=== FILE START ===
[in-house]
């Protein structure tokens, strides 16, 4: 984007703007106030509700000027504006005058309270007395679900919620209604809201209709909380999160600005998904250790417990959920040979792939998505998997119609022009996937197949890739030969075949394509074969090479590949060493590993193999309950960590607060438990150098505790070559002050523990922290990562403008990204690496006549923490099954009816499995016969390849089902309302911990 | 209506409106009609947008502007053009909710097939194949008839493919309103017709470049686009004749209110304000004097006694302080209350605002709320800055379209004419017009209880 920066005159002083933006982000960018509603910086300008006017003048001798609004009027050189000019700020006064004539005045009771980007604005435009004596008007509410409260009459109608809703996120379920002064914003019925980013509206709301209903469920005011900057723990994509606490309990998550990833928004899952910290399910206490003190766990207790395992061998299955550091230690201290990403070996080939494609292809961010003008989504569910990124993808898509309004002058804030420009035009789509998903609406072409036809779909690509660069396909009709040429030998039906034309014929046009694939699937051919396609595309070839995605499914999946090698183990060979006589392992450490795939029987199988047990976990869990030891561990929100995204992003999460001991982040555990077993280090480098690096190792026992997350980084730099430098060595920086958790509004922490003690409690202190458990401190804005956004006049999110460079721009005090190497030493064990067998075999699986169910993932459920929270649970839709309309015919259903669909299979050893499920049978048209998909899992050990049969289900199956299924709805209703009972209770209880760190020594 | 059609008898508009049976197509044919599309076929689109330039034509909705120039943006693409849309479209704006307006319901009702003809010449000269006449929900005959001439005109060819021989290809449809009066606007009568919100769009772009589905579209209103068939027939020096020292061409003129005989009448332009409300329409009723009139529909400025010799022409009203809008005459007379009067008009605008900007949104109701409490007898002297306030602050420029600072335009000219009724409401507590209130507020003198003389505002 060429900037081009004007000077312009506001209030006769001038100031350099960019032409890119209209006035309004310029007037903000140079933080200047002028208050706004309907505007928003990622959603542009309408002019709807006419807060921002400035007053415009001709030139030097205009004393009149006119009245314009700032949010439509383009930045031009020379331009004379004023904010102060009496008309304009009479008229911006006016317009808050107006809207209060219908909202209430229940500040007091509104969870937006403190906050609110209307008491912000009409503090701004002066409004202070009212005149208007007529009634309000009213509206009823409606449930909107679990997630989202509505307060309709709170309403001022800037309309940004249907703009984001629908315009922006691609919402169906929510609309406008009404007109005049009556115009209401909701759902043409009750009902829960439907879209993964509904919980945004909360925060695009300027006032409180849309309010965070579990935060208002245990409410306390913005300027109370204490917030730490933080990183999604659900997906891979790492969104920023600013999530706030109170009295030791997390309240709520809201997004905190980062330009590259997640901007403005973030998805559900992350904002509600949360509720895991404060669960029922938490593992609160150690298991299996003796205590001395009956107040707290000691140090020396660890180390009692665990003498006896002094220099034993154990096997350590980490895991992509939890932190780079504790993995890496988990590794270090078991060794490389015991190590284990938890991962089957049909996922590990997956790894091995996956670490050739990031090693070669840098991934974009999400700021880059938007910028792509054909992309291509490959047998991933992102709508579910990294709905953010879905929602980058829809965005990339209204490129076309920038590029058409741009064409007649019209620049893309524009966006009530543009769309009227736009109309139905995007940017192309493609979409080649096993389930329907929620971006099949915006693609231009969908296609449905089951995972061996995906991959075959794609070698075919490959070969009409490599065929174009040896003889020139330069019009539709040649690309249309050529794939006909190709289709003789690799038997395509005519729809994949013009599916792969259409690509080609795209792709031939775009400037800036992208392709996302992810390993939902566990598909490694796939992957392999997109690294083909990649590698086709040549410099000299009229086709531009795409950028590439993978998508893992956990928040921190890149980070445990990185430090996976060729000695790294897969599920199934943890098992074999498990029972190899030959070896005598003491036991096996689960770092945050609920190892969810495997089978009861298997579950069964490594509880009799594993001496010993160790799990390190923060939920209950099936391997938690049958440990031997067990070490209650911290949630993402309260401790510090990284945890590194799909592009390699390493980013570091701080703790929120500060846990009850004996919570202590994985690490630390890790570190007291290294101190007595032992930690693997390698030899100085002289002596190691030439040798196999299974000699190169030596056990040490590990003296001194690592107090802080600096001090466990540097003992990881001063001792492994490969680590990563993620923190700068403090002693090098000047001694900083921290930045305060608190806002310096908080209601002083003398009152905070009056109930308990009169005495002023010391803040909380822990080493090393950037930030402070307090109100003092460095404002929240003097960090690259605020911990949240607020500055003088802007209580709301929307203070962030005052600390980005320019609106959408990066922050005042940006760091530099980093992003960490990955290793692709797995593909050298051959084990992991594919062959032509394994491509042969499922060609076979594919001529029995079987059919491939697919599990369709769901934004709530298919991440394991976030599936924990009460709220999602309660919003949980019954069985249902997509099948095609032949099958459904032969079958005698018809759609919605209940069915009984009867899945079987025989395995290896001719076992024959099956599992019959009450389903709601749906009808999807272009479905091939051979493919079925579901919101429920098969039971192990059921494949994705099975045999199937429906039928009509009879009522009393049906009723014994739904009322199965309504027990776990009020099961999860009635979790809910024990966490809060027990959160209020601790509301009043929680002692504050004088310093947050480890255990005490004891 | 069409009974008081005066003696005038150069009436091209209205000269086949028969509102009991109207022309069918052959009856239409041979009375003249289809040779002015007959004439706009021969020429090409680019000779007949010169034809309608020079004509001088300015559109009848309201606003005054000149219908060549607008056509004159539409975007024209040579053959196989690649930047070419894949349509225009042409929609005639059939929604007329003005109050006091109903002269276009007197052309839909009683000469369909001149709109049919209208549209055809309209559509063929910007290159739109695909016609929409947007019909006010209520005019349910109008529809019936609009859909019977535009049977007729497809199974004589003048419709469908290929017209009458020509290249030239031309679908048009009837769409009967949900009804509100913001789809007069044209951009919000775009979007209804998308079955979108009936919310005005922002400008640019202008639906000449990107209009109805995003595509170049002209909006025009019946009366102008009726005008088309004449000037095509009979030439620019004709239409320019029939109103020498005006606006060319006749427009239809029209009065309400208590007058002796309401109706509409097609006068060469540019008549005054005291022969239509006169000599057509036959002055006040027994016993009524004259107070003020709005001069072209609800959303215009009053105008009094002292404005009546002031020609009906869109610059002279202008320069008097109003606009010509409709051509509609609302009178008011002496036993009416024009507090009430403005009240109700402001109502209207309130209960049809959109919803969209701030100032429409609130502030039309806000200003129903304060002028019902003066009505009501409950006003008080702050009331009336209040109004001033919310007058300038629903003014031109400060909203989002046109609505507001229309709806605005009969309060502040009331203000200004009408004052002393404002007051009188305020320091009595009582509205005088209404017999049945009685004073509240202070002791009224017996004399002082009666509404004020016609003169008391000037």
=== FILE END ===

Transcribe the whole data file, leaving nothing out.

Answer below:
[in-house]
């Protein structure tokens, strides 16, 4: 984007703007106030509700000027504006005058309270007395679900919620209604809201209709909380999160600005998904250790417990959920040979792939998505998997119609022009996937197949890739030969075949394509074969090479590949060493590993193999309950960590607060438990150098505790070559002050523990922290990562403008990204690496006549923490099954009816499995016969390849089902309302911990 | 209506409106009609947008502007053009909710097939194949008839493919309103017709470049686009004749209110304000004097006694302080209350605002709320800055379209004419017009209880 920066005159002083933006982000960018509603910086300008006017003048001798609004009027050189000019700020006064004539005045009771980007604005435009004596008007509410409260009459109608809703996120379920002064914003019925980013509206709301209903469920005011900057723990994509606490309990998550990833928004899952910290399910206490003190766990207790395992061998299955550091230690201290990403070996080939494609292809961010003008989504569910990124993808898509309004002058804030420009035009789509998903609406072409036809779909690509660069396909009709040429030998039906034309014929046009694939699937051919396609595309070839995605499914999946090698183990060979006589392992450490795939029987199988047990976990869990030891561990929100995204992003999460001991982040555990077993280090480098690096190792026992997350980084730099430098060595920086958790509004922490003690409690202190458990401190804005956004006049999110460079721009005090190497030493064990067998075999699986169910993932459920929270649970839709309309015919259903669909299979050893499920049978048209998909899992050990049969289900199956299924709805209703009972209770209880760190020594 | 059609008898508009049976197509044919599309076929689109330039034509909705120039943006693409849309479209704006307006319901009702003809010449000269006449929900005959001439005109060819021989290809449809009066606007009568919100769009772009589905579209209103068939027939020096020292061409003129005989009448332009409300329409009723009139529909400025010799022409009203809008005459007379009067008009605008900007949104109701409490007898002297306030602050420029600072335009000219009724409401507590209130507020003198003389505002 060429900037081009004007000077312009506001209030006769001038100031350099960019032409890119209209006035309004310029007037903000140079933080200047002028208050706004309907505007928003990622959603542009309408002019709807006419807060921002400035007053415009001709030139030097205009004393009149006119009245314009700032949010439509383009930045031009020379331009004379004023904010102060009496008309304009009479008229911006006016317009808050107006809207209060219908909202209430229940500040007091509104969870937006403190906050609110209307008491912000009409503090701004002066409004202070009212005149208007007529009634309000009213509206009823409606449930909107679990997630989202509505307060309709709170309403001022800037309309940004249907703009984001629908315009922006691609919402169906929510609309406008009404007109005049009556115009209401909701759902043409009750009902829960439907879209993964509904919980945004909360925060695009300027006032409180849309309010965070579990935060208002245990409410306390913005300027109370204490917030730490933080990183999604659900997906891979790492969104920023600013999530706030109170009295030791997390309240709520809201997004905190980062330009590259997640901007403005973030998805559900992350904002509600949360509720895991404060669960029922938490593992609160150690298991299996003796205590001395009956107040707290000691140090020396660890180390009692665990003498006896002094220099034993154990096997350590980490895991992509939890932190780079504790993995890496988990590794270090078991060794490389015991190590284990938890991962089957049909996922590990997956790894091995996956670490050739990031090693070669840098991934974009999400700021880059938007910028792509054909992309291509490959047998991933992102709508579910990294709905953010879905929602980058829809965005990339209204490129076309920038590029058409741009064409007649019209620049893309524009966006009530543009769309009227736009109309139905995007940017192309493609979409080649096993389930329907929620971006099949915006693609231009969908296609449905089951995972061996995906991959075959794609070698075919490959070969009409490599065929174009040896003889020139330069019009539709040649690309249309050529794939006909190709289709003789690799038997395509005519729809994949013009599916792969259409690509080609795209792709031939775009400037800036992208392709996302992810390993939902566990598909490694796939992957392999997109690294083909990649590698086709040549410099000299009229086709531009795409950028590439993978998508893992956990928040921190890149980070445990990185430090996976060729000695790294897969599920199934943890098992074999498990029972190899030959070896005598003491036991096996689960770092945050609920190892969810495997089978009861298997579950069964490594509880009799594993001496010993160790799990390190923060939920209950099936391997938690049958440990031997067990070490209650911290949630993402309260401790510090990284945890590194799909592009390699390493980013570091701080703790929120500060846990009850004996919570202590994985690490630390890790570190007291290294101190007595032992930690693997390698030899100085002289002596190691030439040798196999299974000699190169030596056990040490590990003296001194690592107090802080600096001090466990540097003992990881001063001792492994490969680590990563993620923190700068403090002693090098000047001694900083921290930045305060608190806002310096908080209601002083003398009152905070009056109930308990009169005495002023010391803040909380822990080493090393950037930030402070307090109100003092460095404002929240003097960090690259605020911990949240607020500055003088802007209580709301929307203070962030005052600390980005320019609106959408990066922050005042940006760091530099980093992003960490990955290793692709797995593909050298051959084990992991594919062959032509394994491509042969499922060609076979594919001529029995079987059919491939697919599990369709769901934004709530298919991440394991976030599936924990009460709220999602309660919003949980019954069985249902997509099948095609032949099958459904032969079958005698018809759609919605209940069915009984009867899945079987025989395995290896001719076992024959099956599992019959009450389903709601749906009808999807272009479905091939051979493919079925579901919101429920098969039971192990059921494949994705099975045999199937429906039928009509009879009522009393049906009723014994739904009322199965309504027990776990009020099961999860009635979790809910024990966490809060027990959160209020601790509301009043929680002692504050004088310093947050480890255990005490004891 | 069409009974008081005066003696005038150069009436091209209205000269086949028969509102009991109207022309069918052959009856239409041979009375003249289809040779002015007959004439706009021969020429090409680019000779007949010169034809309608020079004509001088300015559109009848309201606003005054000149219908060549607008056509004159539409975007024209040579053959196989690649930047070419894949349509225009042409929609005639059939929604007329003005109050006091109903002269276009007197052309839909009683000469369909001149709109049919209208549209055809309209559509063929910007290159739109695909016609929409947007019909006010209520005019349910109008529809019936609009859909019977535009049977007729497809199974004589003048419709469908290929017209009458020509290249030239031309679908048009009837769409009967949900009804509100913001789809007069044209951009919000775009979007209804998308079955979108009936919310005005922002400008640019202008639906000449990107209009109805995003595509170049002209909006025009019946009366102008009726005008088309004449000037095509009979030439620019004709239409320019029939109103020498005006606006060319006749427009239809029209009065309400208590007058002796309401109706509409097609006068060469540019008549005054005291022969239509006169000599057509036959002055006040027994016993009524004259107070003020709005001069072209609800959303215009009053105008009094002292404005009546002031020609009906869109610059002279202008320069008097109003606009010509409709051509509609609302009178008011002496036993009416024009507090009430403005009240109700402001109502209207309130209960049809959109919803969209701030100032429409609130502030039309806000200003129903304060002028019902003066009505009501409950006003008080702050009331009336209040109004001033919310007058300038629903003014031109400060909203989002046109609505507001229309709806605005009969309060502040009331203000200004009408004052002393404002007051009188305020320091009595009582509205005088209404017999049945009685004073509240202070002791009224017996004399002082009666509404004020016609003169008391000037």